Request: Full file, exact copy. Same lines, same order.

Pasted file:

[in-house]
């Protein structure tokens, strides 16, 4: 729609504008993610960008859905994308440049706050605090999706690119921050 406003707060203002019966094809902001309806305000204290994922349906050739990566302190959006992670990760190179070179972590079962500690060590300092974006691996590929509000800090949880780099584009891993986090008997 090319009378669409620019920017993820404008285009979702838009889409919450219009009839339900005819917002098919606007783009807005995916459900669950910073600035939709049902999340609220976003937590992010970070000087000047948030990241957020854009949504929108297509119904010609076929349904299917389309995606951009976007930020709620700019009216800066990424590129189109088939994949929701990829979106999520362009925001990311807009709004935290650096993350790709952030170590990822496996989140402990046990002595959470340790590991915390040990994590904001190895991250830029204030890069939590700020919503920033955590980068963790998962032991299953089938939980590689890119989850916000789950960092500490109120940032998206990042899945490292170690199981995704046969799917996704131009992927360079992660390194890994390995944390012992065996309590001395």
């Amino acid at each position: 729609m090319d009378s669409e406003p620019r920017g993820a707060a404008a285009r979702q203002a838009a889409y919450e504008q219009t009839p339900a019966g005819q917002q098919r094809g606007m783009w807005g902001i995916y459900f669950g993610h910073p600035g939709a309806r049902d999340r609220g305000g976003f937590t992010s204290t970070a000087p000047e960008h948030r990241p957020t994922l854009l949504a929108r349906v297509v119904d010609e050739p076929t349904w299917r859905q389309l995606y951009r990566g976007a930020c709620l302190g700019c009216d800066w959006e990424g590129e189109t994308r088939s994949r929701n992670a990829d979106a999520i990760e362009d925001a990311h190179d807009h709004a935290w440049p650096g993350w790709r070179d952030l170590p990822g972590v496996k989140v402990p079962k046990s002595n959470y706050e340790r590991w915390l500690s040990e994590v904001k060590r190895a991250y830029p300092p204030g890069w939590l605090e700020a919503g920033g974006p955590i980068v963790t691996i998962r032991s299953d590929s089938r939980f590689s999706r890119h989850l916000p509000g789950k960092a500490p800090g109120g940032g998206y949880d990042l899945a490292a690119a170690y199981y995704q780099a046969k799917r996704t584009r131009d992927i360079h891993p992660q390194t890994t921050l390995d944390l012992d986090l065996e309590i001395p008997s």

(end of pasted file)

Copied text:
[in-house]
């Protein structure tokens, strides 16, 4: 729609504008993610960008859905994308440049706050605090999706690119921050 406003707060203002019966094809902001309806305000204290994922349906050739990566302190959006992670990760190179070179972590079962500690060590300092974006691996590929509000800090949880780099584009891993986090008997 090319009378669409620019920017993820404008285009979702838009889409919450219009009839339900005819917002098919606007783009807005995916459900669950910073600035939709049902999340609220976003937590992010970070000087000047948030990241957020854009949504929108297509119904010609076929349904299917389309995606951009976007930020709620700019009216800066990424590129189109088939994949929701990829979106999520362009925001990311807009709004935290650096993350790709952030170590990822496996989140402990046990002595959470340790590991915390040990994590904001190895991250830029204030890069939590700020919503920033955590980068963790998962032991299953089938939980590689890119989850916000789950960092500490109120940032998206990042899945490292170690199981995704046969799917996704131009992927360079992660390194890994390995944390012992065996309590001395």
């Amino acid at each position: 729609m090319d009378s669409e406003p620019r920017g993820a707060a404008a285009r979702q203002a838009a889409y919450e504008q219009t009839p339900a019966g005819q917002q098919r094809g606007m783009w807005g902001i995916y459900f669950g993610h910073p600035g939709a309806r049902d999340r609220g305000g976003f937590t992010s204290t970070a000087p000047e960008h948030r990241p957020t994922l854009l949504a929108r349906v297509v119904d010609e050739p076929t349904w299917r859905q389309l995606y951009r990566g976007a930020c709620l302190g700019c009216d800066w959006e990424g590129e189109t994308r088939s994949r929701n992670a990829d979106a999520i990760e362009d925001a990311h190179d807009h709004a935290w440049p650096g993350w790709r070179d952030l170590p990822g972590v496996k989140v402990p079962k046990s002595n959470y706050e340790r590991w915390l500690s040990e994590v904001k060590r190895a991250y830029p300092p204030g890069w939590l605090e700020a919503g920033g974006p955590i980068v963790t691996i998962r032991s299953d590929s089938r939980f590689s999706r890119h989850l916000p509000g789950k960092a500490p800090g109120g940032g998206y949880d990042l899945a490292a690119a170690y199981y995704q780099a046969k799917r996704t584009r131009d992927i360079h891993p992660q390194t890994t921050l390995d944390l012992d986090l065996e309590i001395p008997s």